NVIDIA RTX 4060 Ti sales are reportedly weak and outgunned by AMD's RX 7600 GPU

The rumor mill paints a pretty desperate picture for NVIDIA's brave new mid-range hope, which could be the 'worst launch in memory' we're told.

2 minutes & 56 seconds read time

AMD's RX 7600 graphics card is outperforming NVIDIA's RTX 4060 Ti in terms of sales, and by a good margin, if the latest gossip from the grapevine is right.

Well-known YouTube leaker Moore's Law is Dead (MLID) has a new video out that will not make pleasant viewing for NVIDIA, claiming that the RTX 4060 Ti is floundering out there right now. (Something early price cuts point to, as well).

One of the leaker's most trusted sources, who is apparently 'deep' within the supply chain, informed MLID that overall, this mid-range GPU head-to-head was a relatively modest launch globally for both AMD and NVIDIA.

We're told that both firms have shipped around 90,000 of these graphics cards, with NVIDIA sending out more RTX 4060 Ti GPUs to Europe than it normally would, and AMD doing the same for the North American market. Usually, with mid-range products like these, we'd expect north of 100,000 units (so 90,000 isn't a huge way off, but it is fewer than anticipated, for sure).

The insider reckons in the US, NVIDIA has shipped around 33,000 RTX 4060 Ti cards, whereas AMD has pushed out some 27,000 units - add your own salt with all this. And there's some eyebrow-raising going on that NVIDIA has barely shipped many more than AMD here (when as we know, Team Green absolutely dominates GPU market share).

MLID suggests this shipping data alone clearly illustrates a lack of confidence in the RTX 4060 Ti from NVIDIA, and we'd have to agree, with the obvious caveat that the source hasn't got things round their neck somehow with that data.

What makes it believable, too, is that the RTX 4060 Ti isn't a very compelling offering on several fronts. (Although arguably, neither is the RX 7600 - but there's a huge gulf in MSRP, of course, and the more affordable AMD GPU is going to be tempting purely because it's much more realistically priced at $269, compared to $399 for the 4060 Ti in the US).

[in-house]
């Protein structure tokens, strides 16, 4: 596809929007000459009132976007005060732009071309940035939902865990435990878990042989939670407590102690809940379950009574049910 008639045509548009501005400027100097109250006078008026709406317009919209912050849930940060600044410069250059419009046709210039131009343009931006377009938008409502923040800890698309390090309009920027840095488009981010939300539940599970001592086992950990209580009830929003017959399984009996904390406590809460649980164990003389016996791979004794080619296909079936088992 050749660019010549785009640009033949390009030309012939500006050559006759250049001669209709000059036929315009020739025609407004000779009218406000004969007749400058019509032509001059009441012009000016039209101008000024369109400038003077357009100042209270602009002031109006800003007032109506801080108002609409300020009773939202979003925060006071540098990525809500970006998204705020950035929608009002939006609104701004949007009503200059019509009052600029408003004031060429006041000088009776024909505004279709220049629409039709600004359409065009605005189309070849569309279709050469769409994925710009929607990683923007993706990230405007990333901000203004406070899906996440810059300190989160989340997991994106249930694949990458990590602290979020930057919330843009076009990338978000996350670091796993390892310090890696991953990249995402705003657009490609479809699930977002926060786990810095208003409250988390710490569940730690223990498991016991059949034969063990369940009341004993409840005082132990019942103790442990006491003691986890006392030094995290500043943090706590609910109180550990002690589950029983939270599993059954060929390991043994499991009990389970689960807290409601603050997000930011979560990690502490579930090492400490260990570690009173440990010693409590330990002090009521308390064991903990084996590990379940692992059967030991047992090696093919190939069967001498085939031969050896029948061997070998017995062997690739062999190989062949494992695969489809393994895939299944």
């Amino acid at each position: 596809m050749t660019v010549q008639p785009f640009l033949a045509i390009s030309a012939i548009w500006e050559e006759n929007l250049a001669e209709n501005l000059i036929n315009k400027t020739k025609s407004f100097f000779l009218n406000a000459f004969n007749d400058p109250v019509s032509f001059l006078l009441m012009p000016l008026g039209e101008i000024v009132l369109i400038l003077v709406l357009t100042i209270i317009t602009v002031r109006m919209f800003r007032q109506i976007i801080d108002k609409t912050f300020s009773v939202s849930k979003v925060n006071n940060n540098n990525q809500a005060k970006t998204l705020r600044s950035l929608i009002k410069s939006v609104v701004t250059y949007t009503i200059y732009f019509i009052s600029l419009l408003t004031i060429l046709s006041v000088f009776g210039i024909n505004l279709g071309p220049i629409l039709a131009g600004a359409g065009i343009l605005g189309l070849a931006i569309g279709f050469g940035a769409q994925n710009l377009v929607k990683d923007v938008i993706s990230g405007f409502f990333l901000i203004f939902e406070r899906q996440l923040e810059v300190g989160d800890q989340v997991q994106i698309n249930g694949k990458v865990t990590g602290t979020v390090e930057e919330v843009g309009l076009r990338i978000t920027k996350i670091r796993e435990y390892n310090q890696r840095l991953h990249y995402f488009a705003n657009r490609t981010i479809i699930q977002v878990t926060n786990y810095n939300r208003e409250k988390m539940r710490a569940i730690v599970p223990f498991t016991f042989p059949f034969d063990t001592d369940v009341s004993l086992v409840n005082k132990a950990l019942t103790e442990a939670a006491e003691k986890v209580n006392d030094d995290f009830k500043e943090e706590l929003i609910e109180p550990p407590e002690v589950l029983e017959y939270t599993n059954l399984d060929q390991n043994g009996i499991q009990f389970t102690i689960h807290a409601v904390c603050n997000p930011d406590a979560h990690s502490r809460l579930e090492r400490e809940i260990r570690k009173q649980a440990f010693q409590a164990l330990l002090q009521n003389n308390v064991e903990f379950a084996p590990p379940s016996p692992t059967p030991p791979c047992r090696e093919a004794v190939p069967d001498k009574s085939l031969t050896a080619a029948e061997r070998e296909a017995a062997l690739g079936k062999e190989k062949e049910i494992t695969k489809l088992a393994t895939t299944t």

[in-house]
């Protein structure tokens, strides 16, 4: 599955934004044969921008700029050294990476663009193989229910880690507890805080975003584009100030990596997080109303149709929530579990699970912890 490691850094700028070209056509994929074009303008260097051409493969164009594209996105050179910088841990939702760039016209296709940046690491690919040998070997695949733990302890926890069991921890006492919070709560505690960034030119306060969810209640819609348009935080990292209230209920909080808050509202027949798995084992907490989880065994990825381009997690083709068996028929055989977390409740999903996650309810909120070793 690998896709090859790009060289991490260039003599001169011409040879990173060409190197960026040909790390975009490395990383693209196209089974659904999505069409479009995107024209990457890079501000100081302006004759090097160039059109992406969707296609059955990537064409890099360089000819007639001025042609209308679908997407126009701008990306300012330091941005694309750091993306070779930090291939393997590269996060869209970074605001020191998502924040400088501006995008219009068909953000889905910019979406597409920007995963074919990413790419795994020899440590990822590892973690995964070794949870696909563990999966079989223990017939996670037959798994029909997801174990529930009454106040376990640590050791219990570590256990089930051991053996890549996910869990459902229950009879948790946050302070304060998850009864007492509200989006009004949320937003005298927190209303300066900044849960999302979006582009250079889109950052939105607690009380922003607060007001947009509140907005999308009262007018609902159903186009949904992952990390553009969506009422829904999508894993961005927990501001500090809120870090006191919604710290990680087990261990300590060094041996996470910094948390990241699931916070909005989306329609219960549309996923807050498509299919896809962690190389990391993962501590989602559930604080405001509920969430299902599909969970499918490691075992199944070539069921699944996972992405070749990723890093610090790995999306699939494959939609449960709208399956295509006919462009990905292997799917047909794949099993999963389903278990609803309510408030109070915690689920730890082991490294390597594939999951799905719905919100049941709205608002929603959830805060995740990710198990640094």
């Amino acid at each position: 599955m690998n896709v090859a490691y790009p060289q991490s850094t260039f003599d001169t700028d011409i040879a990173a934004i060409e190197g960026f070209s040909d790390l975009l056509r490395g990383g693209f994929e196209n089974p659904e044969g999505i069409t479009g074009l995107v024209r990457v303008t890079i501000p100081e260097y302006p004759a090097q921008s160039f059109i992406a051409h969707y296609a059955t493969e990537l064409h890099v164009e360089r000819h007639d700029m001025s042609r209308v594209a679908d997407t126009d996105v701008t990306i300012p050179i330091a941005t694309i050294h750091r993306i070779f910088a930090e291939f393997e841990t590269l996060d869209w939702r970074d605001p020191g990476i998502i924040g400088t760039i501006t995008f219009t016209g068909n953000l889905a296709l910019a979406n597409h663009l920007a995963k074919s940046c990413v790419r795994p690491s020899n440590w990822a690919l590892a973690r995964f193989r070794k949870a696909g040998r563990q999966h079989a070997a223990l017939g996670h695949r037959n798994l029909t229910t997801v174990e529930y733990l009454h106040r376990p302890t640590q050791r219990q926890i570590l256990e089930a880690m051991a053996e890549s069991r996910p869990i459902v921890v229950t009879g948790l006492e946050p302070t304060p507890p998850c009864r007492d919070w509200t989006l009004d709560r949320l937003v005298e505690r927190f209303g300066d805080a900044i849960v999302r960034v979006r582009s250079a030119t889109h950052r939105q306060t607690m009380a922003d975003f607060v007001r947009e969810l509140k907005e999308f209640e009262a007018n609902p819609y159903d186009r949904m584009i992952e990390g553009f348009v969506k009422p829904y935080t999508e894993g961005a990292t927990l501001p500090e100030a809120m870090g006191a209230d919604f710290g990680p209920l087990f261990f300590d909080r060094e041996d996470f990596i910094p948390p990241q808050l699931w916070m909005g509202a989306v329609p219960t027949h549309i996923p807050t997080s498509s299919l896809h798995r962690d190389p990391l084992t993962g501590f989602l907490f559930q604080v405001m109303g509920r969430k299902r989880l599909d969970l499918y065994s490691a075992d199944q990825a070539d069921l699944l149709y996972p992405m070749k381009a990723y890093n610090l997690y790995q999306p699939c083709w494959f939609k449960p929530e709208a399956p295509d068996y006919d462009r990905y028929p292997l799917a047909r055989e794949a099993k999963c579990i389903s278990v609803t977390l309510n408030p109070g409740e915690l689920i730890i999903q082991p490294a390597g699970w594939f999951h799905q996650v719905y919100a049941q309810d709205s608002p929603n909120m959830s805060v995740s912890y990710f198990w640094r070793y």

A tale of two mid-range GPUs

MLID further notes that a graphics card distributor said they're seeing decent demand for RX 7600 stock from retailers, but that the RTX 4060 Ti is a different story, and isn't really shifting units at all.

Quotes from retailers are also pretty scathing of NVIDIA's new GPU, noting that "few have sold so far" in one case, and that the firm has no plans to order more yet. That said, this retailer observes that the RX 7600 isn't selling much better, but that's expected to change this week.

Another major US retailer reckons that the RTX 4060 Ti launch is the "worst in memory" no less, and that, in contrast, the RX 7600 has actually sold out, with no stock left on shelves - at least in some stores. (The AMD GPU is not doing nearly that well nationwide in the US, mind, we're informed).

Word from graphics card makers on the RTX 4060 Ti is also rather negative, and the overall vibe is that manufacturers are not requesting much in the way of GPU allocation (with seemingly little faith that the cards will sell).

Overall, this looks like a shaky picture for the RTX 4060 Ti, but NVIDIA may not be overly concerned at this point - not just yet. It looks like Team Green is betting more on the RTX 4060 - which is much more affordably priced (at $299) - to make waves when it arrives in July. If needed, price cuts can presumably be brought in for the 4060 Ti eventually (though not before the vanilla 4060 has made an impact, we'd guess).

Besides, NVIDIA's coffers aren't exactly in any trouble right now, not given the vast amounts of cash that its AI chips are bringing in, with the company having just hit a $1 trillion valuation off the back of that success.

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NEWS SOURCES:youtube.com, nvidia.com

Darren has written for numerous magazines and websites in the technology world for almost 30 years, including TechRadar, PC Gamer, Eurogamer, Computeractive, and many more. He worked on his first magazine (PC Home) long before Google and most of the rest of the web existed. In his spare time, he can be found gaming, going to the gym, and writing books (his debut novel – ‘I Know What You Did Last Supper’ – was published by Hachette UK in 2013).

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